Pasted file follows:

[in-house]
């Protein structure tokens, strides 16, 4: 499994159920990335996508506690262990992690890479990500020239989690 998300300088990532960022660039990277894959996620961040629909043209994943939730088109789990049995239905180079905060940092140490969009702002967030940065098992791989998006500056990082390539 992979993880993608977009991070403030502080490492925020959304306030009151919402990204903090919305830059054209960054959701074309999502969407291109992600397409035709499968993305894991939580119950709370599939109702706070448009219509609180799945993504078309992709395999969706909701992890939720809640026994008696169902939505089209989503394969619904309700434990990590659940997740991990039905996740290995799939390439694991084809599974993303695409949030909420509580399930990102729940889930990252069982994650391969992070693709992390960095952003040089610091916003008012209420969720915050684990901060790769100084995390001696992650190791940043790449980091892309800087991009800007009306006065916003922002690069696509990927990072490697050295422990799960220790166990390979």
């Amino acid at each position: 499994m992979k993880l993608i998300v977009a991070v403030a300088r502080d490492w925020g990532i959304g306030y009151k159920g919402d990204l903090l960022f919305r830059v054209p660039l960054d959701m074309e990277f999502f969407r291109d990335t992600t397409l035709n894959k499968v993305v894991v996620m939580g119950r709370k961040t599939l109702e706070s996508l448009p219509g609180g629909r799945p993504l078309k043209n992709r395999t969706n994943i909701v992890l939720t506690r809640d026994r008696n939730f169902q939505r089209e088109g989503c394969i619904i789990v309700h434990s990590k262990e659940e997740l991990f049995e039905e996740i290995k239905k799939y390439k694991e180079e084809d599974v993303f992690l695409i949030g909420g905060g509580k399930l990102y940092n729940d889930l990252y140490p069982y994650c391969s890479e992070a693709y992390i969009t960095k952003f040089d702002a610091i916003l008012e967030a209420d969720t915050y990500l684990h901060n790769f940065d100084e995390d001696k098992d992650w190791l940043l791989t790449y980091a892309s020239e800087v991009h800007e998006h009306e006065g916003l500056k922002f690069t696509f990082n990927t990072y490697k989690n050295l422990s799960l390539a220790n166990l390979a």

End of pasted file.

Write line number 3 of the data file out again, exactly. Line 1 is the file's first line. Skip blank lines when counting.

């Amino acid at each position: 499994m992979k993880l993608i998300v977009a991070v403030a300088r502080d490492w925020g990532i959304g306030y009151k159920g919402d990204l903090l960022f919305r830059v054209p660039l960054d959701m074309e990277f999502f969407r291109d990335t992600t397409l035709n894959k499968v993305v894991v996620m939580g119950r709370k961040t599939l109702e706070s996508l448009p219509g609180g629909r799945p993504l078309k043209n992709r395999t969706n994943i909701v992890l939720t506690r809640d026994r008696n939730f169902q939505r089209e088109g989503c394969i619904i789990v309700h434990s990590k262990e659940e997740l991990f049995e039905e996740i290995k239905k799939y390439k694991e180079e084809d599974v993303f992690l695409i949030g909420g905060g509580k399930l990102y940092n729940d889930l990252y140490p069982y994650c391969s890479e992070a693709y992390i969009t960095k952003f040089d702002a610091i916003l008012e967030a209420d969720t915050y990500l684990h901060n790769f940065d100084e995390d001696k098992d992650w190791l940043l791989t790449y980091a892309s020239e800087v991009h800007e998006h009306e006065g916003l500056k922002f690069t696509f990082n990927t990072y490697k989690n050295l422990s799960l390539a220790n166990l390979a």